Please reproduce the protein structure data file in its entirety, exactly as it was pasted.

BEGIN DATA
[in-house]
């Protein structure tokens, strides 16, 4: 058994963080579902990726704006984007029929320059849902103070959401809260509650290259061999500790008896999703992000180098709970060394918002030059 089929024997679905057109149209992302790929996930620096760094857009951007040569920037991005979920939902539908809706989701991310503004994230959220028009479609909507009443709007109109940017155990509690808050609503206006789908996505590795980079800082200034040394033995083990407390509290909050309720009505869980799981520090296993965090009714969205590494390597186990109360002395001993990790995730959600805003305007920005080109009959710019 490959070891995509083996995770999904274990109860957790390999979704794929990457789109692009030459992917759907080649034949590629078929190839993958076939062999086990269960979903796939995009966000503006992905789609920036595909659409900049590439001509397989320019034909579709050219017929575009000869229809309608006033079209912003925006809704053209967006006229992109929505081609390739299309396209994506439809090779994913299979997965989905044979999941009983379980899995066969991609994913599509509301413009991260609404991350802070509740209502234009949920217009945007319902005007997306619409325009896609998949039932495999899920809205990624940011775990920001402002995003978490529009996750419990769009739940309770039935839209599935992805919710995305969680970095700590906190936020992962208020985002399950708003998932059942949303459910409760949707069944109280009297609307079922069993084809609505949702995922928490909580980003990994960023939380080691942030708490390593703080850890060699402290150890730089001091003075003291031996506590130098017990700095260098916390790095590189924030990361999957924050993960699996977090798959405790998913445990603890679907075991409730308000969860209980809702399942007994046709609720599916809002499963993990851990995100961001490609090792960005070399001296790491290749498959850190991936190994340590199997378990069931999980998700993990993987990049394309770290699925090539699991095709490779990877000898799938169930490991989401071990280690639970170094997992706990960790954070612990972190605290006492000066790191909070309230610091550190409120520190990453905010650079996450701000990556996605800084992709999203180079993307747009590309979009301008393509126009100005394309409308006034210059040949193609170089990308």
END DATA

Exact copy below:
[in-house]
């Protein structure tokens, strides 16, 4: 058994963080579902990726704006984007029929320059849902103070959401809260509650290259061999500790008896999703992000180098709970060394918002030059 089929024997679905057109149209992302790929996930620096760094857009951007040569920037991005979920939902539908809706989701991310503004994230959220028009479609909507009443709007109109940017155990509690808050609503206006789908996505590795980079800082200034040394033995083990407390509290909050309720009505869980799981520090296993965090009714969205590494390597186990109360002395001993990790995730959600805003305007920005080109009959710019 490959070891995509083996995770999904274990109860957790390999979704794929990457789109692009030459992917759907080649034949590629078929190839993958076939062999086990269960979903796939995009966000503006992905789609920036595909659409900049590439001509397989320019034909579709050219017929575009000869229809309608006033079209912003925006809704053209967006006229992109929505081609390739299309396209994506439809090779994913299979997965989905044979999941009983379980899995066969991609994913599509509301413009991260609404991350802070509740209502234009949920217009945007319902005007997306619409325009896609998949039932495999899920809205990624940011775990920001402002995003978490529009996750419990769009739940309770039935839209599935992805919710995305969680970095700590906190936020992962208020985002399950708003998932059942949303459910409760949707069944109280009297609307079922069993084809609505949702995922928490909580980003990994960023939380080691942030708490390593703080850890060699402290150890730089001091003075003291031996506590130098017990700095260098916390790095590189924030990361999957924050993960699996977090798959405790998913445990603890679907075991409730308000969860209980809702399942007994046709609720599916809002499963993990851990995100961001490609090792960005070399001296790491290749498959850190991936190994340590199997378990069931999980998700993990993987990049394309770290699925090539699991095709490779990877000898799938169930490991989401071990280690639970170094997992706990960790954070612990972190605290006492000066790191909070309230610091550190409120520190990453905010650079996450701000990556996605800084992709999203180079993307747009590309979009301008393509126009100005394309409308006034210059040949193609170089990308």